Now let us turn to the human brain, something that we can be confident is conscious. Can the human brain meet the criterion we have developed? First we need to develop an idea as to how brain states can be naturally interpreted to be about anything, since the brain is not a simple system. Let’s consider a simple mental concept, such as “dog”. When the concept “dog” is part of my consciousness I assume there is some characteristic pattern of activation or signal, but how, as an outside observer, are we to know that this pattern corresponds to “dog”? Well there are certain facts about the operation of the brain that allow us to know that a specific pattern of activation is most likely to trigger certain other characteristic activities. In the case of “dog” these would probably be mental images of dogs, the word “dog”, facts about dogs, ect. Now there are also facts about the brain that tell us what kinds of activity are likely to result from certain sights and sounds. Thus we can connect the two and determine if any of the characteristic activities likely to be triggered by our pattern of activation under investigation correspond to some kind of sight our sound. And if they don’t we can see what they are likely to trigger and determine what sights and sounds those are. If the pattern we are investigating is really the “dog” concept then the associated sights and sounds will likely be associated with dogs, and the associated concepts will also likely be connected to dogs in some way. Thus looking at a certain pattern we could say that there is a natural interpretation of that pattern as being the concept “dog”.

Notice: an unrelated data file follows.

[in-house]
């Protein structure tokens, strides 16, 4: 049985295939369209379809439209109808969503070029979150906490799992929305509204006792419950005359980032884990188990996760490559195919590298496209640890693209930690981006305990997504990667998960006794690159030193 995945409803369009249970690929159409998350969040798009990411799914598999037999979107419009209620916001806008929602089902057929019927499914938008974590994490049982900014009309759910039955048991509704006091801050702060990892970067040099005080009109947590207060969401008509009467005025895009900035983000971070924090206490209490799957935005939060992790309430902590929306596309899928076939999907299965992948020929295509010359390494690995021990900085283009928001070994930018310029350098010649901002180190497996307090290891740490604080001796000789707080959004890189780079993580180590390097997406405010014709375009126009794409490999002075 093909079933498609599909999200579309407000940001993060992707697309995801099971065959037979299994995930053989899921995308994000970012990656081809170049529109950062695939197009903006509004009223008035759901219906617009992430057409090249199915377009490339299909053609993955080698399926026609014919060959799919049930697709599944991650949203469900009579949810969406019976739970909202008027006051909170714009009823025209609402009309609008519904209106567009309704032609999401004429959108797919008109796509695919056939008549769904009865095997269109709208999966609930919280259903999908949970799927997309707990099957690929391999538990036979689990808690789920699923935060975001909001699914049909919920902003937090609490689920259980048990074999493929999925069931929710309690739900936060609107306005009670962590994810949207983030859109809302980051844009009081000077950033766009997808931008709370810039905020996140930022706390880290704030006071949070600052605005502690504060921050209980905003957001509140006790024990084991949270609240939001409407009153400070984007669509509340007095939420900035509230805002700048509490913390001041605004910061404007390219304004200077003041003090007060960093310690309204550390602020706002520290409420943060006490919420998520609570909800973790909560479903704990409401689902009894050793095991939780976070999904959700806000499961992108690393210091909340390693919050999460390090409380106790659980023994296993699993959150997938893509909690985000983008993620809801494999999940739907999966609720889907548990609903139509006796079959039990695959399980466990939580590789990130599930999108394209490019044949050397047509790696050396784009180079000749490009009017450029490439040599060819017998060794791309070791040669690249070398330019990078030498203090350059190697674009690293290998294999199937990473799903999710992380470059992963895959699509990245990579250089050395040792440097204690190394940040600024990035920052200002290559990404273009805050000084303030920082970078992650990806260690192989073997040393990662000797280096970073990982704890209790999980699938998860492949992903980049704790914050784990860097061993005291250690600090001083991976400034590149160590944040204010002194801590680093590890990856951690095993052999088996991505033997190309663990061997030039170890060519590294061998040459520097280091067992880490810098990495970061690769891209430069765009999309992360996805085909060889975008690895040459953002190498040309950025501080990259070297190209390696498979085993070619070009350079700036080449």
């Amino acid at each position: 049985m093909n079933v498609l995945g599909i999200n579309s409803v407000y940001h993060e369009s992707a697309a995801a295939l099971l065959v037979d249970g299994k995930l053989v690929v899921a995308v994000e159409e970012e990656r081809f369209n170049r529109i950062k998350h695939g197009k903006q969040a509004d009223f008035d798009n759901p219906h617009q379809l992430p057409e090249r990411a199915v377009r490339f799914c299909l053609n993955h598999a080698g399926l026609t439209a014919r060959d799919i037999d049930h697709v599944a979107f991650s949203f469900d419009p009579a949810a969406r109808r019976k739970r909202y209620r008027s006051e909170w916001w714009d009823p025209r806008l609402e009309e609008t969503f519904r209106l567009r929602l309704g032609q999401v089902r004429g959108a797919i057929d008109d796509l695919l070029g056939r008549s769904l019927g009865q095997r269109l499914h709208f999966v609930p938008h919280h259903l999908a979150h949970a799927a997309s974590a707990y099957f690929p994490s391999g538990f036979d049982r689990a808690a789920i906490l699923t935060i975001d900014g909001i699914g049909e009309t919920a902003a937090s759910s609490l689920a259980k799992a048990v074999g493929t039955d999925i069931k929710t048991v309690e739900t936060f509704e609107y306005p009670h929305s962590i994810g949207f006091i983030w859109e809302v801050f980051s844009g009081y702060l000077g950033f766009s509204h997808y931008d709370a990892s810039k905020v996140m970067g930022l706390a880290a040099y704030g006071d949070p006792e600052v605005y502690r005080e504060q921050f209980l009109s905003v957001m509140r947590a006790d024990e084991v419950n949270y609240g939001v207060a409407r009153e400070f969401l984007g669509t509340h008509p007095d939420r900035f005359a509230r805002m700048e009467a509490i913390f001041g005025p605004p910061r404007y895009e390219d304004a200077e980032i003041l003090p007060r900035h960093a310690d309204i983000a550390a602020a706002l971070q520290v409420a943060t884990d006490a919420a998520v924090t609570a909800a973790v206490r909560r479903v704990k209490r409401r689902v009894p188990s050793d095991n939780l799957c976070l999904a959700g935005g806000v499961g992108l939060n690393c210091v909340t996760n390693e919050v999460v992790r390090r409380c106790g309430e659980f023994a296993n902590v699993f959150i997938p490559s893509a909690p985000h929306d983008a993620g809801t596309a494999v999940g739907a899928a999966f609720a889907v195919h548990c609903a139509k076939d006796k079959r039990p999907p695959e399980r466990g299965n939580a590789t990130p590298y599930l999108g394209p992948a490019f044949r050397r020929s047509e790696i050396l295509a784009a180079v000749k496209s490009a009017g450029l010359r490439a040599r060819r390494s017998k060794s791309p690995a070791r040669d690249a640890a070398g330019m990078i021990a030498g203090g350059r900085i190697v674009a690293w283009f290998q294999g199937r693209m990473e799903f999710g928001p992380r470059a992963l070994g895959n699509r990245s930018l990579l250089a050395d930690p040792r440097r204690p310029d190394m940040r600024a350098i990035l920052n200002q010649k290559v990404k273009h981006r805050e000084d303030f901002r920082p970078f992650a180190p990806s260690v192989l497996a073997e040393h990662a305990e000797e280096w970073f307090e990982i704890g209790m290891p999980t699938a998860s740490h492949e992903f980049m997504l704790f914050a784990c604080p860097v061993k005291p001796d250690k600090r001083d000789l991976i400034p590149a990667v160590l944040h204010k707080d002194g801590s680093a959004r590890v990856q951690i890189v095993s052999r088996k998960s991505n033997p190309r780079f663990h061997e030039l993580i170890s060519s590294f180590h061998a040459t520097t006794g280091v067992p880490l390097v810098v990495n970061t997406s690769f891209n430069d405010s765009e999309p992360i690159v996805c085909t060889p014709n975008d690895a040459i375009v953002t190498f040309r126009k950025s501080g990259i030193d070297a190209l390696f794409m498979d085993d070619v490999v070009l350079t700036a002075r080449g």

Obviously it is harder to determine a natural interpretation for a concept like “self”, but I think it can be done. You might start by determining if there is a common concept triggered when the system happens to look at itself (because in people this triggers the idea that I am looking at “my” hand). From there you would look for an associated concept that was likely to bring up information about the current state of that system (for example, when you think about yourself if you are hurt, or tired, or hungry it often springs to your attention). If we can find something like this it would certainly be natural to interpret it as the concept of self. To determine if this self is “thought” of by the system as an experiencer takes an extra step. I would propose seeing if this self concept can trigger any memories, which would seem to indicate that the system thinks of itself as having experienced those events. The best part about this process, however, is that if it were to be carried out on the human brain it seems likely that it would conclude that the brain is conscious, as it should. Now I can’t say that it would definitely succeed because we don’t know enough about how the brain works; but given what we do know, and our own experience of being conscious, it seems likely. And we could carry this process out on a computer as well, given that we have access to both the states the computer is in and the instructions that govern how it moves from one state to another. And thus a computer, constructed properly, could very well be conscious, or at least we could be as sure of the computer being conscious as we are sure that other people are conscious.